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New British Savings Bond – worth the wait?

21st May 2024 | Investment

National Savings provides a glimpse of the new bond promised in the Spring Budget.

Jeremy Hunt’s Spring Budget had an emphasis on Britishness with talk of “the great British pub”, ‘the British ISA’ (now a UK ISA) and ‘Great British Nuclear’. Included on the list of Britishness was the promise of a new ‘British Savings Bond’ (BSB) from National Savings & Investments (NS&I) which would “make it easier for people to save for the long term”. You may wonder whether the Chancellor is following in the footsteps of one of his predecessors, George Osborne, by offering a pre-election special deal to savers.

Four weeks after the Budget, NS&I revealed the terms of the new BSB, which is not in fact a new bond but new (71st) issues of three-year Guaranteed Growth Bonds and three-year Guaranteed Income Bonds. The fixed interest rate for the growth variant is 4.15% gross, while for the income version, which pays monthly, the figure is 4.07% gross (4.15% annual equivalent rate).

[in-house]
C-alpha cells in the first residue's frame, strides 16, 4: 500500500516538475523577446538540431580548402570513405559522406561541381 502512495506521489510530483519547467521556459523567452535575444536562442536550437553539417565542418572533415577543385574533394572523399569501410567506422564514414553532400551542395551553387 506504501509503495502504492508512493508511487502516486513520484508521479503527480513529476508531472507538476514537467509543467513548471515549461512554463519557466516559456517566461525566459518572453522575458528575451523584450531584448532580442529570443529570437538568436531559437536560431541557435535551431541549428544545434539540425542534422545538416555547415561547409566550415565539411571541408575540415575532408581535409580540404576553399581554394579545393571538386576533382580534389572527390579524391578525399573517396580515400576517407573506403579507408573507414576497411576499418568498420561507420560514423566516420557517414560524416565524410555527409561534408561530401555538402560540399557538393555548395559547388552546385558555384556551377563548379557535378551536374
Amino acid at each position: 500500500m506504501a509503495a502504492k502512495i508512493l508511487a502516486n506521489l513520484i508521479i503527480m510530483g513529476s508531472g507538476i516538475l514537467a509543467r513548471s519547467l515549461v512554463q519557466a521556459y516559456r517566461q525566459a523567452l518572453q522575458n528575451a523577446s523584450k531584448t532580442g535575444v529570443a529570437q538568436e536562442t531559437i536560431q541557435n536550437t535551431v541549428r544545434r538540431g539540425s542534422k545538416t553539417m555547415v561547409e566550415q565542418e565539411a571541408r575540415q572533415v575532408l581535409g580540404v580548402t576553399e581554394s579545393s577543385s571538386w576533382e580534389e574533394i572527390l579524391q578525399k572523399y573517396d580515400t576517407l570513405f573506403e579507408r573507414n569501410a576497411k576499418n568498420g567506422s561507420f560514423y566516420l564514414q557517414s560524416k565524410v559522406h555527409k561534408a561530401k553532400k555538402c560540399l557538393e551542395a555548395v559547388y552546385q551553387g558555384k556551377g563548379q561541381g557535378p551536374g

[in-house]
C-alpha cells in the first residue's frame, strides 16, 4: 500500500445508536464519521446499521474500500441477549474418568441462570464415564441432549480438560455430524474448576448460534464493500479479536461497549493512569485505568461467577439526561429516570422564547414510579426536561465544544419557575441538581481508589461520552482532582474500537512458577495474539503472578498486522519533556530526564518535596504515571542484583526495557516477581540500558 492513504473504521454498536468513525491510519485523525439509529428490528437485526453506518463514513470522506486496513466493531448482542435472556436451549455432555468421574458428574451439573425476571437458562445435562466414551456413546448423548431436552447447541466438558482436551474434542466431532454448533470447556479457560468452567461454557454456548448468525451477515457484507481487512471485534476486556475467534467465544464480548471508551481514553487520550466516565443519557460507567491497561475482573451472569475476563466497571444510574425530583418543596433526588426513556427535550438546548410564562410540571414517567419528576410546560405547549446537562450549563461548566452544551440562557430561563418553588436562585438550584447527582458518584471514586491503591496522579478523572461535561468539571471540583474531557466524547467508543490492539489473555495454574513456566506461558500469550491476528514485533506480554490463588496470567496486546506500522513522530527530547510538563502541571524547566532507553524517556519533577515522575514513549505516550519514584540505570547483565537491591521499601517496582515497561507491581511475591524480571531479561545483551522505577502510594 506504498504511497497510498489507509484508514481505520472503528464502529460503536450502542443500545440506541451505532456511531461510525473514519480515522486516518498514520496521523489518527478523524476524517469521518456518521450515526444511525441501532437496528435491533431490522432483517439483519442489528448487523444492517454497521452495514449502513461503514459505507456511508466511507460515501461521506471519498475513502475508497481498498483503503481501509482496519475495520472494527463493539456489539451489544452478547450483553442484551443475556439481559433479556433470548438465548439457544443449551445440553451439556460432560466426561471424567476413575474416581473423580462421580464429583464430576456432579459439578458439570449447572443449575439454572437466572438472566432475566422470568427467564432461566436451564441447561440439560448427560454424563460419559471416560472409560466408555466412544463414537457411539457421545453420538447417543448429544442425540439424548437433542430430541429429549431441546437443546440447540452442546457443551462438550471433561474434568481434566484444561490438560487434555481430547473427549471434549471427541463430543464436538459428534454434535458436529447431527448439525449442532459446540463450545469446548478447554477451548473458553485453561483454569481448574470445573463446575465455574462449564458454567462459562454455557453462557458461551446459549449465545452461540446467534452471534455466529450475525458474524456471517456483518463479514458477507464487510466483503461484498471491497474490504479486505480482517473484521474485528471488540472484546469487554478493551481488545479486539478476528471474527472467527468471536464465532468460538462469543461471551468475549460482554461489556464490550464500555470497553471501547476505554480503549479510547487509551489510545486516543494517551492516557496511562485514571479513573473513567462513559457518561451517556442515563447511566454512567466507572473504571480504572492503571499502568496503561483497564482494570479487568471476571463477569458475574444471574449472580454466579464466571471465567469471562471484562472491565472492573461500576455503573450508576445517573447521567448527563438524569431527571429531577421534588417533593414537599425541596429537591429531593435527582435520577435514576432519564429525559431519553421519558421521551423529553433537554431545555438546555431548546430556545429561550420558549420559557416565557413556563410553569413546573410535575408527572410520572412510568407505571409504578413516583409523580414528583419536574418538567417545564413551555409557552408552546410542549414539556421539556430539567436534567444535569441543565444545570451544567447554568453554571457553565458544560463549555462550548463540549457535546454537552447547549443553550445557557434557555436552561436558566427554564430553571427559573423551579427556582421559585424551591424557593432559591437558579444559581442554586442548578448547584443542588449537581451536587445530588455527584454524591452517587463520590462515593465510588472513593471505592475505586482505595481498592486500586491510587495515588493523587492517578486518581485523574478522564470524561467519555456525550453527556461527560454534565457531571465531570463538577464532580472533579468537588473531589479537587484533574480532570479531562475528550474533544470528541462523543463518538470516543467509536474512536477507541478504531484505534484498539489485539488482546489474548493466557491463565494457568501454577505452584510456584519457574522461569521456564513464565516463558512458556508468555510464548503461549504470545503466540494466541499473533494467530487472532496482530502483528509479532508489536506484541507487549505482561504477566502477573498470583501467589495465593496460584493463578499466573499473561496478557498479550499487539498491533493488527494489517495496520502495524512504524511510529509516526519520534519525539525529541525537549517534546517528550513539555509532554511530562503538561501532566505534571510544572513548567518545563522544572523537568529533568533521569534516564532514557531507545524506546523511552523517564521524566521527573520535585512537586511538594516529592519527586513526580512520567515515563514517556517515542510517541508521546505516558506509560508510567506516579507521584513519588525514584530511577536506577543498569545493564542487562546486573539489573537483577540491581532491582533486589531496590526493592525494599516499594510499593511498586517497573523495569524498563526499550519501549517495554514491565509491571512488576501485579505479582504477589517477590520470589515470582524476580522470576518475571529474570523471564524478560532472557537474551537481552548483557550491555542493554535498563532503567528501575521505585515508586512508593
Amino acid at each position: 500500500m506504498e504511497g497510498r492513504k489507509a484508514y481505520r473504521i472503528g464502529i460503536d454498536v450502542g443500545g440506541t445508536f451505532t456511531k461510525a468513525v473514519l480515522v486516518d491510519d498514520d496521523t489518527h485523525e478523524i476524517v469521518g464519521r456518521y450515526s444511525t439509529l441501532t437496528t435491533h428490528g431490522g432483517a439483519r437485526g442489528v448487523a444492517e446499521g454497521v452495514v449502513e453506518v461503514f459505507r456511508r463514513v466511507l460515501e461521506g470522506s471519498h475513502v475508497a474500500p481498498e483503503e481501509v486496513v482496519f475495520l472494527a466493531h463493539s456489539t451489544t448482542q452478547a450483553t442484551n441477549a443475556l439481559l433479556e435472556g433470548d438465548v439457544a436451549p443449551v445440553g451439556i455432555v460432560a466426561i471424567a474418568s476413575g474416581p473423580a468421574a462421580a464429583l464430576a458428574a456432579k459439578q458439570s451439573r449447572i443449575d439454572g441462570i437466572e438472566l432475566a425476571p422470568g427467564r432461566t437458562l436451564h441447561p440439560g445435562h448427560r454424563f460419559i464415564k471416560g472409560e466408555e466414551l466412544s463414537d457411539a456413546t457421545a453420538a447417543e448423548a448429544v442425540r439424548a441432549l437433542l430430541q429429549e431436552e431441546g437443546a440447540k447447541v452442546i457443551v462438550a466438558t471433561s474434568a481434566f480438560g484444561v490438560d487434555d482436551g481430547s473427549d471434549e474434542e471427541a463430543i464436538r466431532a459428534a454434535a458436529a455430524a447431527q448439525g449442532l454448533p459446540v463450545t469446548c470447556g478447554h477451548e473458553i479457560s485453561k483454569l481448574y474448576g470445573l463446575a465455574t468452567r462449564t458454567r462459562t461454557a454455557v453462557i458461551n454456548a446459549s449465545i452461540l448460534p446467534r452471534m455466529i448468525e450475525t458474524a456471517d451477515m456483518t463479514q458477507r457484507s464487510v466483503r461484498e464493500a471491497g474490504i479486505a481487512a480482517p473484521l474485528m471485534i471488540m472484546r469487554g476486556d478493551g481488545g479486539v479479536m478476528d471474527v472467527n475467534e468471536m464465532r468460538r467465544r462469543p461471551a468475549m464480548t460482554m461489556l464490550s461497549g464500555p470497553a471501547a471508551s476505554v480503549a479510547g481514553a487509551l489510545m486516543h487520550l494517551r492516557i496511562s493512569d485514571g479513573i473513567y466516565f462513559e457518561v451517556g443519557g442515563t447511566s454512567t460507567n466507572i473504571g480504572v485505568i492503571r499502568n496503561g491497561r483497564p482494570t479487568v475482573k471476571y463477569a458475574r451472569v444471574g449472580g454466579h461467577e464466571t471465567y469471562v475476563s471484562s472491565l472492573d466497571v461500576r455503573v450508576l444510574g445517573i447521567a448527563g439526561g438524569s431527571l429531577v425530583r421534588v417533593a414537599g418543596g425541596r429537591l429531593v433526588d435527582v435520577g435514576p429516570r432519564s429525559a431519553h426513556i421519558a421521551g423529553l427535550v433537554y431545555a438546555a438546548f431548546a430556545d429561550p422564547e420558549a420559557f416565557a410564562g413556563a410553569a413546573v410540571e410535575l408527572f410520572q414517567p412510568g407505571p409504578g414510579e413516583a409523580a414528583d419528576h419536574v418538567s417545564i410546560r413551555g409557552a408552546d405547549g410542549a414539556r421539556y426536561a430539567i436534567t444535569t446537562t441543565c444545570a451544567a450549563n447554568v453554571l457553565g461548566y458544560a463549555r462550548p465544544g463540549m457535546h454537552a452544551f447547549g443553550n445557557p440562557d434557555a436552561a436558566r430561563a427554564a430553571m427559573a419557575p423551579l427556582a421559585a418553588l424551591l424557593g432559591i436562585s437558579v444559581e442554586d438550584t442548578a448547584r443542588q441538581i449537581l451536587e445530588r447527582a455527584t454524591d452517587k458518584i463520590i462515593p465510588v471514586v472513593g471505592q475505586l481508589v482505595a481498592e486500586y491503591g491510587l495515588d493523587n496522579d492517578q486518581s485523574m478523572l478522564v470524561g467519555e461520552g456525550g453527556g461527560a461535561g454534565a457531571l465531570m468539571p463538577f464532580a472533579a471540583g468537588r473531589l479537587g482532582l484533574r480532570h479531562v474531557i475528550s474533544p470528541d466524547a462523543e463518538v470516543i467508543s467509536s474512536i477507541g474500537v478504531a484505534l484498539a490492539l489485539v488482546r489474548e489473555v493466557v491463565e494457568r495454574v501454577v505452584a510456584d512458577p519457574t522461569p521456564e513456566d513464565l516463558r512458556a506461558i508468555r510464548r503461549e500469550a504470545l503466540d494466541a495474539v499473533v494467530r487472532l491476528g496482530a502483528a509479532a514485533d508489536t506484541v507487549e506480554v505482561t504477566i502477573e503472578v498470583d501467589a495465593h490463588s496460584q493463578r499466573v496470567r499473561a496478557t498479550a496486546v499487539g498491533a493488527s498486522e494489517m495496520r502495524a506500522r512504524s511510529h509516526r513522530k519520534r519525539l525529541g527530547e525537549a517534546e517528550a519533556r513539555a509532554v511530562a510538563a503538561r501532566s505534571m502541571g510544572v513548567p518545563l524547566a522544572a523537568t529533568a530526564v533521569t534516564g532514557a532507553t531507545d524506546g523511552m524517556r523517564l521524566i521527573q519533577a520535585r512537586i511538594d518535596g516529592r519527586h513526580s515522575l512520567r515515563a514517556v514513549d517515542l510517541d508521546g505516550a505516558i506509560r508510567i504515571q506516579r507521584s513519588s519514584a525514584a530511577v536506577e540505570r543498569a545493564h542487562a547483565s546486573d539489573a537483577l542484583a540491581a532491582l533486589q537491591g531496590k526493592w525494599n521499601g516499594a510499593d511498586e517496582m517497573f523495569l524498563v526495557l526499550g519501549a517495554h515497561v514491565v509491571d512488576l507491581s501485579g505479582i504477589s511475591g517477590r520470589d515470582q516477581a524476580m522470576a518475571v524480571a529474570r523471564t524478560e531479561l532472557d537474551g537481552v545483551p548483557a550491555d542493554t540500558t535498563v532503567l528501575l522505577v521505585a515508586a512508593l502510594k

What is offered by the bond – new or old – has not exactly set hearts racing:

  • Both versions of the bond are about 0.5% below the market leading rates, although the NS&I products are fully backed by the government, whereas their bank and building society competitors are only covered up to £85,000 by the Financial Services Compensation Scheme.
  • The NS&I bonds’ 4.15% return is also, at the time of writing, more than matched by the government’s existing three-year gilts. If you are a taxpayer, some of the gilts maturing in three years provide a higher total return because it is mostly through CGT-exempt capital growth.

If you are attracted by the Guaranteed Growth Bond, be warned that its tax treatment may not be what you expect. Although annual interest is added, because the bond cannot be encashed before maturity, HMRC take the view that all three years’ interest (12.97% of the initial investment) is taxable at maturity. That means anything more than an investment of about £7,700 will produce terminal interest above your personal savings allowance if you are a basic rate taxpayer (£3,850 if you pay higher rate).

For more information on BSB alternatives, whether for income or growth, please get in touch.

Tax treatment varies according to individual circumstances and is subject to change.

The Financial Conduct Authority does not regulate tax advice.

The value of your investment and any income from it can go down as well as up and you may not get back the full amount you invested.

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